An "impeccably researched and beautifully written" biography of Lady Margaret Beaufort, matriarch of the Tudor dynasty (Tracy Borman, author of The Private Lives of the Tudors and Elizabeth's Women). In 1485, Henry VII became the first Tudor king of England. His victory owed much to his mother, Lady Margaret Beaufort. Over decades and across countries, Margaret had schemed to install her son on the throne and end the War of the Roses. Margaret's extraordinarily close relationship with Henry, coupled with her role in political and ceremonial affairs, ensured that she was treated -- and behaved -- as a queen in all but name. Against a lavish backdrop of pageantry and ambition, court intrigue and war, historian Nicola Tallis illuminates how a dynamic, brilliant woman orchestrated the rise of the Tudors.

A Hidden History of the Tower of London

Author: John Paul Davis

Publisher: Pen and Sword History

ISBN: 1526761793

Category: History

Page: 320

View: 806


Famed as the ultimate penalty for traitors, heretics and royalty alike, being sent to the Tower is known to have been experienced by no less than 8,000 unfortunate souls. Many of those who were imprisoned in the Tower never returned to civilisation and those who did, often did so without their head! It is hardly surprising that the Tower has earned itself a reputation among the most infamous buildings on the planet. There have, of course, been other towers. Practically every castle ever built has consisted of at least one; indeed, even by the late 14th century, the Tower proudly boasted no less than 21\. Yet even as early as the 1100s, the effect that the first Tower had on the psyche of the local population was considerable. The sight of the dark four-pointed citadel – at the time the largest building in London – as it appeared against the backdrop of the expanding city gave rise to many legends, ranging from the exact circumstances of its creation to what went on within its strong walls. In ten centuries what once consisted of a solitary keep has developed into a complex castle around which the history of England has continuously evolved. So revered has it become that legend has it that should the Tower fall, so would the kingdom. Beginning with the early tales surrounding its creation, this book investigates the private life of an English icon. Concentrating on the Tower’s developing role throughout the centuries, not in terms of its physical expansion into a site of unique architectural majesty or many purposes but through the eyes of those who experienced its darker side, it pieces together the, often seldom-told, human story and how the fates of many of those who stayed within its walls contributed to its lasting effect on England’s – and later the UK’s – destiny. From ruthless traitors to unjustly killed Jesuits, vanished treasures to disappeared princes and jaded wives to star-crossed lovers, this book provides a raw and at times unsettling insight into its unsolved mysteries and the lot of its unfortunate victims, thus explaining how this once typical castle came to be the place we will always remember as THE TOWER.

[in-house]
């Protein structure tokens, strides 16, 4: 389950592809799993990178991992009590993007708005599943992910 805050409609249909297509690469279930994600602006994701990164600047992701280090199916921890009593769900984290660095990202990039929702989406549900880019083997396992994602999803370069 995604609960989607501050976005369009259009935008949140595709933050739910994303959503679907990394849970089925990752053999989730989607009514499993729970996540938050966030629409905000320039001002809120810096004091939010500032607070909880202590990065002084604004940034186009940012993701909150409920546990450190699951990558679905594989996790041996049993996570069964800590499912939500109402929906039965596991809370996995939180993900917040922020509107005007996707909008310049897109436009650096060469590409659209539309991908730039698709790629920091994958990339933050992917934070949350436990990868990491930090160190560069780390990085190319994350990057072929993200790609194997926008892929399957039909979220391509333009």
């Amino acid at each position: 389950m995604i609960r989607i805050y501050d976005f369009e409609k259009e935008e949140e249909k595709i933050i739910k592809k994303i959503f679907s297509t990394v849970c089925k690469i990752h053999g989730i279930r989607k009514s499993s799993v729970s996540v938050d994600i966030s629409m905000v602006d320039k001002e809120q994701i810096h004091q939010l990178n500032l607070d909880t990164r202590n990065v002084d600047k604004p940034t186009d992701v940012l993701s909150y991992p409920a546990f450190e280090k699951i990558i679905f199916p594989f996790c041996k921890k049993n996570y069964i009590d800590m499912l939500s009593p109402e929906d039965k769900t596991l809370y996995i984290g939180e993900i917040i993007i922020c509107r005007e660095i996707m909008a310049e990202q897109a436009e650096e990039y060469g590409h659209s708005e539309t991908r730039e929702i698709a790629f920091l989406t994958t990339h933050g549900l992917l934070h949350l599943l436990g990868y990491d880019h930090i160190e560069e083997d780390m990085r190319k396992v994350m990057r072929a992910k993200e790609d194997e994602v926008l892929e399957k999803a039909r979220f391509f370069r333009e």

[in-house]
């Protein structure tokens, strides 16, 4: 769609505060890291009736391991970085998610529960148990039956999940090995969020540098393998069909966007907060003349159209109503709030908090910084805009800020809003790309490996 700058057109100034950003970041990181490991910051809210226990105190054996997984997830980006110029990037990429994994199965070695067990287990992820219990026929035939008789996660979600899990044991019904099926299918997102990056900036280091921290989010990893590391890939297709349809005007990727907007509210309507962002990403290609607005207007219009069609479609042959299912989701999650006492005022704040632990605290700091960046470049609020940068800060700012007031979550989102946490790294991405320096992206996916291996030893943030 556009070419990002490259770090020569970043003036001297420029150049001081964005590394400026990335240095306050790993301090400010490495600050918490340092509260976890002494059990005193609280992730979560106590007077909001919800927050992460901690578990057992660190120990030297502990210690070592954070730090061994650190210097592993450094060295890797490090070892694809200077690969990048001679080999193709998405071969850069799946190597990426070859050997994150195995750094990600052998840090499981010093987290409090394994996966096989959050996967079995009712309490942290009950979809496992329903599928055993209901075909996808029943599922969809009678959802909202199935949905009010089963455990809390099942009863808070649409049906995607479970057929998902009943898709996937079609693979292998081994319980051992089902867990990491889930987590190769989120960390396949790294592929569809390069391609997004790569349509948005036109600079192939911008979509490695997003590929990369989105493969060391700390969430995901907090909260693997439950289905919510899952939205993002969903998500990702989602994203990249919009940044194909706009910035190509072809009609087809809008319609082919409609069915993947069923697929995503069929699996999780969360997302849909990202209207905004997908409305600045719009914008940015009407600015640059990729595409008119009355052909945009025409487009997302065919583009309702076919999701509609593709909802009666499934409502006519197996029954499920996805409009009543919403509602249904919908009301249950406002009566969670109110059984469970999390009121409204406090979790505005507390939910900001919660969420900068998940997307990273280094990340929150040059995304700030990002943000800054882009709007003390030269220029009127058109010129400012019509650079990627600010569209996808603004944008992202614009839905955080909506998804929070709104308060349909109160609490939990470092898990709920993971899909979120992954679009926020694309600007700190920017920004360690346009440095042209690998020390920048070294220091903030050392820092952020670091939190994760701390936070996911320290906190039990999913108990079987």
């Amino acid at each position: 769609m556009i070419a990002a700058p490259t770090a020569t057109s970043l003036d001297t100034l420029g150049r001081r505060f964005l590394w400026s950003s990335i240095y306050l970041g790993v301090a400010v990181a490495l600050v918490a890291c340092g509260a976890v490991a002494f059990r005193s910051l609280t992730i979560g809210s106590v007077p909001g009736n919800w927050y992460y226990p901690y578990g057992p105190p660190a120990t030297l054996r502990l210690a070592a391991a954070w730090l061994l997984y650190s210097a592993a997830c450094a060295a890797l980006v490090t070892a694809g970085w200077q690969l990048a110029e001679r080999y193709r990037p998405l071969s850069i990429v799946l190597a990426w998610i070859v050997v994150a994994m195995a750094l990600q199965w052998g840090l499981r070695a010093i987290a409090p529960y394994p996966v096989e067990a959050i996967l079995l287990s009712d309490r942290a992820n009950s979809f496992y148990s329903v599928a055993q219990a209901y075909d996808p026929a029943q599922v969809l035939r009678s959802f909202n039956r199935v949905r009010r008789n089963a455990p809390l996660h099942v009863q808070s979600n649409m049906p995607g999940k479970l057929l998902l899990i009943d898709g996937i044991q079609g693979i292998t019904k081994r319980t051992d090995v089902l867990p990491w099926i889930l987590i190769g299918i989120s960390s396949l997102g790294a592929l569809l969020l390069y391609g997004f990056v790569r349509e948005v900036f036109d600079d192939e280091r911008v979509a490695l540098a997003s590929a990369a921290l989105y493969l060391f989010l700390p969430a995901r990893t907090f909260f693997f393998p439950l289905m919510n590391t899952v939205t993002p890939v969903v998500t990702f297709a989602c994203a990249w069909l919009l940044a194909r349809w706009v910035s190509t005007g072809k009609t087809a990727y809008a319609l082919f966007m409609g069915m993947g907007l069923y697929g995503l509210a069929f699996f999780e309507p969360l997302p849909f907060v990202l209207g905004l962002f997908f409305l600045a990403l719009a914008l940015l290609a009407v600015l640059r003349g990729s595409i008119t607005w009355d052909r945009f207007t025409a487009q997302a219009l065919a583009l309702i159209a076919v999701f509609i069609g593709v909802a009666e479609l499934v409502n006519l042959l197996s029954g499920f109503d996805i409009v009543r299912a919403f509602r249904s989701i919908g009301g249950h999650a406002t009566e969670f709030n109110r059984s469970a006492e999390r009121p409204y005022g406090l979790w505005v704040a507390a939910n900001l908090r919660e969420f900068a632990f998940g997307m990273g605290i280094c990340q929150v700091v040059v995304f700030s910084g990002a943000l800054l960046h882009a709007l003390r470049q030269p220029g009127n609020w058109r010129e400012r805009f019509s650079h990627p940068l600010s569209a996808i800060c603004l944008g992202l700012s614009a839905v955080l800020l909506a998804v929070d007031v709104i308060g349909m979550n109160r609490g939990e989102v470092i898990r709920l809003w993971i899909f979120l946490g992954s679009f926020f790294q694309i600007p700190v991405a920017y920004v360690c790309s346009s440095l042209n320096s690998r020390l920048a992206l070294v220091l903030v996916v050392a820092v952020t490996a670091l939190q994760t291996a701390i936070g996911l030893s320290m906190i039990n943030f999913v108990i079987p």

Castles of Wales

Author: John Davis

Publisher: Pen and Sword History

ISBN: 152674998X

Category: Architecture

Page: 252

View: 6165


In 1277, Llywelyn ap Gruffudd, Prince of Gwynedd, met with Edward I of England in Aberconwy to finalise a treaty that would change the fate of both nations. His hand forced by Edward’s invasion earlier that year, Llywelyn’s acceptance of the terms confirmed not only short-term peace but also that the rule of Wales would pass to Edward on his death. To augment his rising dominance, the English king embarked on a building project that saw the rise of some of the most recognisable fortresses in Europe. Quite literally, an ‘Iron Ring’ of castles. Even before the construction of Edward’s infamous ‘Iron Ring’, castles were by no means rare in Wales. Both before and simultaneous to William the Conqueror’s establishment of timber and stone fortresses in the south and borderlands, a process continued by many of his descendants, native structures also existed. Though often more palatial than protective, such constructions proved decisive to the ongoing wars and were often chosen as sites for future castles. Just as had been the case in England, the story of the castle crosses many centuries. Many began as Roman forts, whereas others date from more modern times. While many are now romantic ruins, others remain cherished family homes, if not hotels or museums. By adopting an identical approach to that seen in Castles of England, the purpose of this book is to throw light on the stories behind them. For as long as there have been castles in Wales, there have been mysteries within their walls. Murders that remain unsolved, treasures unfound, prisoners left to rot in the darkest pits and valiant warriors whose heroic deeds have become a cherished part of the Welsh identity. From blood-soaked heroes to long-lost legends, despotic pirates to wailing hags, Castles of Wales offers a fresh investigation into many of its fascinating fortresses. No country has more castles per square mile than Wales. Even today, there are more than 200 to be enjoyed. Inspired by such a rich tapestry of tales, this book provides an essential introduction to the nation many regard as ‘The Land of Castles’.